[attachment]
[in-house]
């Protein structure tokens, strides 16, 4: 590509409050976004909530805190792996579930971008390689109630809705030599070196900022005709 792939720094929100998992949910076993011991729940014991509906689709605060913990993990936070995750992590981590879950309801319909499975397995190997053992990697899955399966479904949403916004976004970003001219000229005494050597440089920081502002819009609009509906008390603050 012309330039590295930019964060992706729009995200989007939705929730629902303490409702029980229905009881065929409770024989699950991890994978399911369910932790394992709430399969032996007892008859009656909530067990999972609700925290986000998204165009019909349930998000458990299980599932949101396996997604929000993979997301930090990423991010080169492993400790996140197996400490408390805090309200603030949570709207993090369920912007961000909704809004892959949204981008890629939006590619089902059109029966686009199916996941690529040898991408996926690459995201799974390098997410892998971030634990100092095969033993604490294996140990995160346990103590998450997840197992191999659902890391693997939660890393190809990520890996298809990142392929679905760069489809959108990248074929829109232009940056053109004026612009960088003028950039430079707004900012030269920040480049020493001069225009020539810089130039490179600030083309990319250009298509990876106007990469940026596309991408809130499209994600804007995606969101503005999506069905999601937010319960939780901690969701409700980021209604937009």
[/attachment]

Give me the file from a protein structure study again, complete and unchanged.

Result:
[in-house]
């Protein structure tokens, strides 16, 4: 590509409050976004909530805190792996579930971008390689109630809705030599070196900022005709 792939720094929100998992949910076993011991729940014991509906689709605060913990993990936070995750992590981590879950309801319909499975397995190997053992990697899955399966479904949403916004976004970003001219000229005494050597440089920081502002819009609009509906008390603050 012309330039590295930019964060992706729009995200989007939705929730629902303490409702029980229905009881065929409770024989699950991890994978399911369910932790394992709430399969032996007892008859009656909530067990999972609700925290986000998204165009019909349930998000458990299980599932949101396996997604929000993979997301930090990423991010080169492993400790996140197996400490408390805090309200603030949570709207993090369920912007961000909704809004892959949204981008890629939006590619089902059109029966686009199916996941690529040898991408996926690459995201799974390098997410892998971030634990100092095969033993604490294996140990995160346990103590998450997840197992191999659902890391693997939660890393190809990520890996298809990142392929679905760069489809959108990248074929829109232009940056053109004026612009960088003028950039430079707004900012030269920040480049020493001069225009020539810089130039490179600030083309990319250009298509990876106007990469940026596309991408809130499209994600804007995606969101503005999506069905999601937010319960939780901690969701409700980021209604937009």